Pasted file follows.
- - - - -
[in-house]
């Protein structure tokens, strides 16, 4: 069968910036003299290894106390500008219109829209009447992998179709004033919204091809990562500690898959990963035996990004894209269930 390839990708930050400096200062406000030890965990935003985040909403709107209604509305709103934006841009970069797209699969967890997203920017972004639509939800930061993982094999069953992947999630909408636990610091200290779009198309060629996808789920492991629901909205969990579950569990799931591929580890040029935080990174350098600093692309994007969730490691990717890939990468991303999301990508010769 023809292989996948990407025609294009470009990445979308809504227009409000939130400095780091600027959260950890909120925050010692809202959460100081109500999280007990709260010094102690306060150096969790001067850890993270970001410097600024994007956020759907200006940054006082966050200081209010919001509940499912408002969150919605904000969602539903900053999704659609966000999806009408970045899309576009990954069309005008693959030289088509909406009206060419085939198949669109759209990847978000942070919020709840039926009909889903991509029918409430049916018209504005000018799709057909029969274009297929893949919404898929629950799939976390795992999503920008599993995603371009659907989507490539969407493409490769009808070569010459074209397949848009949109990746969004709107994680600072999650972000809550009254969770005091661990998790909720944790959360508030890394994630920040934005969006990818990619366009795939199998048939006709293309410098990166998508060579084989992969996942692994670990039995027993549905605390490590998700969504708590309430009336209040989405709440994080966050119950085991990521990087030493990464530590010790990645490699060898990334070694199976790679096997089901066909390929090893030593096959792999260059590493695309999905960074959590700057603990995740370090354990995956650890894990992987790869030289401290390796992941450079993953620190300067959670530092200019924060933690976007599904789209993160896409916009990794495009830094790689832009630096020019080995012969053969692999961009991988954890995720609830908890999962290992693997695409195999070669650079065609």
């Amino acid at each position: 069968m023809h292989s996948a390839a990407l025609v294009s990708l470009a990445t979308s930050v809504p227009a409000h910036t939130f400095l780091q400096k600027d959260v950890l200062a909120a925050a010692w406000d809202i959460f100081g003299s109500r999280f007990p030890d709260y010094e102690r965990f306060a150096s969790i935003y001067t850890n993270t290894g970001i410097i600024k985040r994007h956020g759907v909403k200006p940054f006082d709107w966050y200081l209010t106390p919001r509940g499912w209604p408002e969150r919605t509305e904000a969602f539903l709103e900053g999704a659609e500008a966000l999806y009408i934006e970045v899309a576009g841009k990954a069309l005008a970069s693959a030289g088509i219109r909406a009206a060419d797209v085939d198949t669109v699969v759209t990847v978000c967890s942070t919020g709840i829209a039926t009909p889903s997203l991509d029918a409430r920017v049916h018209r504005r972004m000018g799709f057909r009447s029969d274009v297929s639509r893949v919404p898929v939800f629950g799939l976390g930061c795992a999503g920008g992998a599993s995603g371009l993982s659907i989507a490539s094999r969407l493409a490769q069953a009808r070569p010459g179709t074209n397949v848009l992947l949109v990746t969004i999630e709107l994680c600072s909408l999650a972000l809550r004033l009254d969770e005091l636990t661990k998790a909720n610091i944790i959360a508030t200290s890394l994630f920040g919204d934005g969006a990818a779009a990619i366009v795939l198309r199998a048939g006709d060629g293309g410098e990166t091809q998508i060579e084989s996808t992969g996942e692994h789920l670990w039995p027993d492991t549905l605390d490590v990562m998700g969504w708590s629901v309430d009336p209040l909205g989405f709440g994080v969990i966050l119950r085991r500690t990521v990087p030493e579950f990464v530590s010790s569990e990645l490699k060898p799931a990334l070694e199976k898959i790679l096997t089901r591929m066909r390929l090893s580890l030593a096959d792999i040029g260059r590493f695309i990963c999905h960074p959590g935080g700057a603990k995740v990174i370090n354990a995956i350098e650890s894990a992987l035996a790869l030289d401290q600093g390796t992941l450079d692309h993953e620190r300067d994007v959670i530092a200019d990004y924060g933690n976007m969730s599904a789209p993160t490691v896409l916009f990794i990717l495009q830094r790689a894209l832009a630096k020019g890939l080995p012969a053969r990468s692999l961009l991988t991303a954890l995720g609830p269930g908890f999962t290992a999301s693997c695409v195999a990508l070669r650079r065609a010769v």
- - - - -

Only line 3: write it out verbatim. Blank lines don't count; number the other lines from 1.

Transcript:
């Amino acid at each position: 069968m023809h292989s996948a390839a990407l025609v294009s990708l470009a990445t979308s930050v809504p227009a409000h910036t939130f400095l780091q400096k600027d959260v950890l200062a909120a925050a010692w406000d809202i959460f100081g003299s109500r999280f007990p030890d709260y010094e102690r965990f306060a150096s969790i935003y001067t850890n993270t290894g970001i410097i600024k985040r994007h956020g759907v909403k200006p940054f006082d709107w966050y200081l209010t106390p919001r509940g499912w209604p408002e969150r919605t509305e904000a969602f539903l709103e900053g999704a659609e500008a966000l999806y009408i934006e970045v899309a576009g841009k990954a069309l005008a970069s693959a030289g088509i219109r909406a009206a060419d797209v085939d198949t669109v699969v759209t990847v978000c967890s942070t919020g709840i829209a039926t009909p889903s997203l991509d029918a409430r920017v049916h018209r504005r972004m000018g799709f057909r009447s029969d274009v297929s639509r893949v919404p898929v939800f629950g799939l976390g930061c795992a999503g920008g992998a599993s995603g371009l993982s659907i989507a490539s094999r969407l493409a490769q069953a009808r070569p010459g179709t074209n397949v848009l992947l949109v990746t969004i999630e709107l994680c600072s909408l999650a972000l809550r004033l009254d969770e005091l636990t661990k998790a909720n610091i944790i959360a508030t200290s890394l994630f920040g919204d934005g969006a990818a779009a990619i366009v795939l198309r199998a048939g006709d060629g293309g410098e990166t091809q998508i060579e084989s996808t992969g996942e692994h789920l670990w039995p027993d492991t549905l605390d490590v990562m998700g969504w708590s629901v309430d009336p209040l909205g989405f709440g994080v969990i966050l119950r085991r500690t990521v990087p030493e579950f990464v530590s010790s569990e990645l490699k060898p799931a990334l070694e199976k898959i790679l096997t089901r591929m066909r390929l090893s580890l030593a096959d792999i040029g260059r590493f695309i990963c999905h960074p959590g935080g700057a603990k995740v990174i370090n354990a995956i350098e650890s894990a992987l035996a790869l030289d401290q600093g390796t992941l450079d692309h993953e620190r300067d994007v959670i530092a200019d990004y924060g933690n976007m969730s599904a789209p993160t490691v896409l916009f990794i990717l495009q830094r790689a894209l832009a630096k020019g890939l080995p012969a053969r990468s692999l961009l991988t991303a954890l995720g609830p269930g908890f999962t290992a999301s693997c695409v195999a990508l070669r650079r065609a010769v």